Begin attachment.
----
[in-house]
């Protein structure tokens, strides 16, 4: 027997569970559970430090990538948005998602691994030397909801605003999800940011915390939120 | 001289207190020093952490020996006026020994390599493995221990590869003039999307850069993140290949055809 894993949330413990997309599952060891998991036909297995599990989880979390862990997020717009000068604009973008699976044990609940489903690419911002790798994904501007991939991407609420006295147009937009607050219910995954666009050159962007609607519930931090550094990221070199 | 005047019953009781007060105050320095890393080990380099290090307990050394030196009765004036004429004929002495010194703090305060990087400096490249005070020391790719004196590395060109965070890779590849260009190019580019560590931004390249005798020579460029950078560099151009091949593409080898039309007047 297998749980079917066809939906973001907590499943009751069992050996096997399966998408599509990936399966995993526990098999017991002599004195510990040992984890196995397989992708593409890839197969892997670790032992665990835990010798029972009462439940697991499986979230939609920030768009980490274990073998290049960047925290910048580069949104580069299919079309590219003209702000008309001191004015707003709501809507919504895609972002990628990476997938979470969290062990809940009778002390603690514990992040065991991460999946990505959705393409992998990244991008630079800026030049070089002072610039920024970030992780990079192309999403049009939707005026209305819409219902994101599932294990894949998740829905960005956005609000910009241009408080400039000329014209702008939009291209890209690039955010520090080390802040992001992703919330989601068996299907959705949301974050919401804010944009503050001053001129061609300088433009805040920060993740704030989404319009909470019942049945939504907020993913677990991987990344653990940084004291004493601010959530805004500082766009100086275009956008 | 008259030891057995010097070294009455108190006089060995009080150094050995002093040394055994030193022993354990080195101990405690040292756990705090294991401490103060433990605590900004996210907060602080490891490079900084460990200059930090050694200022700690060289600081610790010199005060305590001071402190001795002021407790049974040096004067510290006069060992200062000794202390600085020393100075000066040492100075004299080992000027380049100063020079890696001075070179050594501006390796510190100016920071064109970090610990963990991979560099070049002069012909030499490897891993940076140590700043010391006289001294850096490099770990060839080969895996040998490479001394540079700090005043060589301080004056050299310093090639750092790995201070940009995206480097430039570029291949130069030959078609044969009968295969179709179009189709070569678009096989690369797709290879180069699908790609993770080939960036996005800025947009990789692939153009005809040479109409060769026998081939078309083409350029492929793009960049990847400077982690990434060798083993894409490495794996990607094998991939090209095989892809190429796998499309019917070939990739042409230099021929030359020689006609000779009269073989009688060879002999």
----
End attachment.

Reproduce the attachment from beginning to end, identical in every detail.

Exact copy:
[in-house]
């Protein structure tokens, strides 16, 4: 027997569970559970430090990538948005998602691994030397909801605003999800940011915390939120 | 001289207190020093952490020996006026020994390599493995221990590869003039999307850069993140290949055809 894993949330413990997309599952060891998991036909297995599990989880979390862990997020717009000068604009973008699976044990609940489903690419911002790798994904501007991939991407609420006295147009937009607050219910995954666009050159962007609607519930931090550094990221070199 | 005047019953009781007060105050320095890393080990380099290090307990050394030196009765004036004429004929002495010194703090305060990087400096490249005070020391790719004196590395060109965070890779590849260009190019580019560590931004390249005798020579460029950078560099151009091949593409080898039309007047 297998749980079917066809939906973001907590499943009751069992050996096997399966998408599509990936399966995993526990098999017991002599004195510990040992984890196995397989992708593409890839197969892997670790032992665990835990010798029972009462439940697991499986979230939609920030768009980490274990073998290049960047925290910048580069949104580069299919079309590219003209702000008309001191004015707003709501809507919504895609972002990628990476997938979470969290062990809940009778002390603690514990992040065991991460999946990505959705393409992998990244991008630079800026030049070089002072610039920024970030992780990079192309999403049009939707005026209305819409219902994101599932294990894949998740829905960005956005609000910009241009408080400039000329014209702008939009291209890209690039955010520090080390802040992001992703919330989601068996299907959705949301974050919401804010944009503050001053001129061609300088433009805040920060993740704030989404319009909470019942049945939504907020993913677990991987990344653990940084004291004493601010959530805004500082766009100086275009956008 | 008259030891057995010097070294009455108190006089060995009080150094050995002093040394055994030193022993354990080195101990405690040292756990705090294991401490103060433990605590900004996210907060602080490891490079900084460990200059930090050694200022700690060289600081610790010199005060305590001071402190001795002021407790049974040096004067510290006069060992200062000794202390600085020393100075000066040492100075004299080992000027380049100063020079890696001075070179050594501006390796510190100016920071064109970090610990963990991979560099070049002069012909030499490897891993940076140590700043010391006289001294850096490099770990060839080969895996040998490479001394540079700090005043060589301080004056050299310093090639750092790995201070940009995206480097430039570029291949130069030959078609044969009968295969179709179009189709070569678009096989690369797709290879180069699908790609993770080939960036996005800025947009990789692939153009005809040479109409060769026998081939078309083409350029492929793009960049990847400077982690990434060798083993894409490495794996990607094998991939090209095989892809190429796998499309019917070939990739042409230099021929030359020689006609000779009269073989009688060879002999």